As many people will point out; cuts and austerity applied to a weak economy will result in the economy failing to grow, reduce tax revenue and end up costing the country more in the long term than spending money to strengthen the economy would.
Aside from that argument though, individual cuts the government have been making are repeatedly being shown to be incurring costs in the long term:
The huge hotel bills that Westminister Council have incurred to house those made homeless by housing benefit cuts are a case in point. Whilst there is a wider argument that spending to build more houses would simultaneously create jobs and stimulate the economy, whilst bringing down rents and the housing benefit bill with it.
The DWP’s ridiculous system for testing to see if the disabled can work or not has also run into criticism for the costs of overturned decisions and the £100m+ contract Atos hold to conduct their discredited work capability assessments stands as a monument to the stupidity of outsourcing.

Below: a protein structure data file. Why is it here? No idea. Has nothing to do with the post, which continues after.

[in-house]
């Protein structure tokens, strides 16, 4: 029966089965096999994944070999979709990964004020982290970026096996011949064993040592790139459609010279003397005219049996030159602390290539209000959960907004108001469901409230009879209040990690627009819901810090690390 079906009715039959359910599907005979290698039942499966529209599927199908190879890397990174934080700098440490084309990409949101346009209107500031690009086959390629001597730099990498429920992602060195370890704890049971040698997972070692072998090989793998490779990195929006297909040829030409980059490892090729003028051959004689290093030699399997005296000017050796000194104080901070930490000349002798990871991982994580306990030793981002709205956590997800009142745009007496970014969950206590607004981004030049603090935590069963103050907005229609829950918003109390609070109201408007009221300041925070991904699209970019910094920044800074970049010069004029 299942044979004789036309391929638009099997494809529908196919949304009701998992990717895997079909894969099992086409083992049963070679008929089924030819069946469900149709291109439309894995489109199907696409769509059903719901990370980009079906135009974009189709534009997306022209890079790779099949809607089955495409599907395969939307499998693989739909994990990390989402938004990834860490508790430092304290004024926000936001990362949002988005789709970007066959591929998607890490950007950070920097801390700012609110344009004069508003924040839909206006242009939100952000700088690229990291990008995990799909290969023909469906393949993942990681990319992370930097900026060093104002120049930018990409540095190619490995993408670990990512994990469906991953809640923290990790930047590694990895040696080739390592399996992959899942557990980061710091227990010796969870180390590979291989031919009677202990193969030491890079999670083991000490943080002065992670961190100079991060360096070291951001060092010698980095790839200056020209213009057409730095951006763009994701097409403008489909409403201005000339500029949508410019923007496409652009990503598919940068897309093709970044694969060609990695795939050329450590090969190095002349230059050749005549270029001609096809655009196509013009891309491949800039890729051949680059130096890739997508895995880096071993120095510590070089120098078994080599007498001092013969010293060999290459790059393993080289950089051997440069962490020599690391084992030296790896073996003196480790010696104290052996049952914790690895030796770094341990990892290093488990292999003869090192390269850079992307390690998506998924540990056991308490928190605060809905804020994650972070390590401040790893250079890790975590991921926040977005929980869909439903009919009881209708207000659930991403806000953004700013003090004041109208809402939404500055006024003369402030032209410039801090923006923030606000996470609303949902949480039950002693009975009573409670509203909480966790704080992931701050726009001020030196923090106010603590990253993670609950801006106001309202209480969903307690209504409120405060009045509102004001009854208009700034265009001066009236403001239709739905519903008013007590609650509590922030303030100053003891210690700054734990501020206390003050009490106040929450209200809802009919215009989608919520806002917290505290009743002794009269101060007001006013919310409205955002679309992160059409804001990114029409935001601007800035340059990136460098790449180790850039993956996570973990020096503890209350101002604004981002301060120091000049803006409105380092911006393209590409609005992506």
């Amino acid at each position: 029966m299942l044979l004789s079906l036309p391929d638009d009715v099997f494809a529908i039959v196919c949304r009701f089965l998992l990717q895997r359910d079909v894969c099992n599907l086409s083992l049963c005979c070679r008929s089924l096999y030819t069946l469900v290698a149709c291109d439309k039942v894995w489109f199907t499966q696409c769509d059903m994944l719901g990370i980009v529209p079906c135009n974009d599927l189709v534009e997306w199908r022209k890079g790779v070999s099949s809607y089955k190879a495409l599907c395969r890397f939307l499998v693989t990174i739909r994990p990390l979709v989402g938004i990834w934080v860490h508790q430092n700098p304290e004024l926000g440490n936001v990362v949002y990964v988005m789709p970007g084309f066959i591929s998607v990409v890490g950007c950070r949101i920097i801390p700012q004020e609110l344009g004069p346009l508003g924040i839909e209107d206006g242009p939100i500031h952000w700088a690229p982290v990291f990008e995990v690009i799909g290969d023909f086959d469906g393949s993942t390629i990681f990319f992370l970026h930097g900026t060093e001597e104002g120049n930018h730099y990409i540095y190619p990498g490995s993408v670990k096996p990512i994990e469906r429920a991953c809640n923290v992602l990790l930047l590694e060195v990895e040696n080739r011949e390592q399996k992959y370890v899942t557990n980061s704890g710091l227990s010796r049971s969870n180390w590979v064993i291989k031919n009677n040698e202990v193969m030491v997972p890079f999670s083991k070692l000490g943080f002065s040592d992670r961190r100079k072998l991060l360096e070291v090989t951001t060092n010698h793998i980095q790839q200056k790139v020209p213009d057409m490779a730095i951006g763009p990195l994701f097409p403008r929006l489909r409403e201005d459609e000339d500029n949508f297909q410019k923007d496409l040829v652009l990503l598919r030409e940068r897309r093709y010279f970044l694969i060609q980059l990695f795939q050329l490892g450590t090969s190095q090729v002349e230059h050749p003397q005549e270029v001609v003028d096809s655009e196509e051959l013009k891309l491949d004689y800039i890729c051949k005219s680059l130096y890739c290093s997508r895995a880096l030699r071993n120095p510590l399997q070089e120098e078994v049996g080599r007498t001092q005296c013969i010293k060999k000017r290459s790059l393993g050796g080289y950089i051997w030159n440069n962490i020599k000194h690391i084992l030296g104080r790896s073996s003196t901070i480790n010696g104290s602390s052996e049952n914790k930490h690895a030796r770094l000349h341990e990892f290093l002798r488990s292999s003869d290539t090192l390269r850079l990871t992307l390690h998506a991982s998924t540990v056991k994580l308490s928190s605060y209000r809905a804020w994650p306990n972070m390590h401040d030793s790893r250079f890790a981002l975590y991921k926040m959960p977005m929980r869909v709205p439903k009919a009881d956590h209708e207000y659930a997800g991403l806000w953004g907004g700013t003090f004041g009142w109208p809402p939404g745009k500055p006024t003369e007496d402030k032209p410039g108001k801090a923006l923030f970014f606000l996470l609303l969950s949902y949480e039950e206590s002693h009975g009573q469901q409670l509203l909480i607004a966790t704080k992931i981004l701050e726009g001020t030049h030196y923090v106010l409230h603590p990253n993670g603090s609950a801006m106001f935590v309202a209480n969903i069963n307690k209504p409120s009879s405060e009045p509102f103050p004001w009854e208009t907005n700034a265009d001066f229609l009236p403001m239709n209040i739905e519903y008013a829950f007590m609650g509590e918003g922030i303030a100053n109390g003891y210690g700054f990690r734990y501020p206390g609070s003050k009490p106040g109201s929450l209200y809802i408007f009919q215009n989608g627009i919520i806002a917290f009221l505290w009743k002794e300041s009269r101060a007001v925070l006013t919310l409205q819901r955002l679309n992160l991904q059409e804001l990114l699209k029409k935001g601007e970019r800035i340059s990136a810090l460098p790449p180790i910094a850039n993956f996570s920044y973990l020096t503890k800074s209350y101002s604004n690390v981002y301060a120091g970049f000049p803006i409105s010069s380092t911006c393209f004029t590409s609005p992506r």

Though they’ve recently pledged more funds for flood defences, this extra money is still well short of the levels of funding under Labour’s spending plans. As has been pointed out; flood defence spending is a case in point for saving money in the long run, with a potential return of £8 for every pound spent.
And these are but three examples of direct policies where short term cuts are leading to long term costs. The adage ‘you’ve got to spend money to make money’ may be simplistic, but where good policy is concerned, it can often be the case. Alas, the government’s short term goals of cuts and redistribution of wealth from poor to rich means we’re looking at a lost decade of growth – sorry – an entirely preventable lost decade of growth…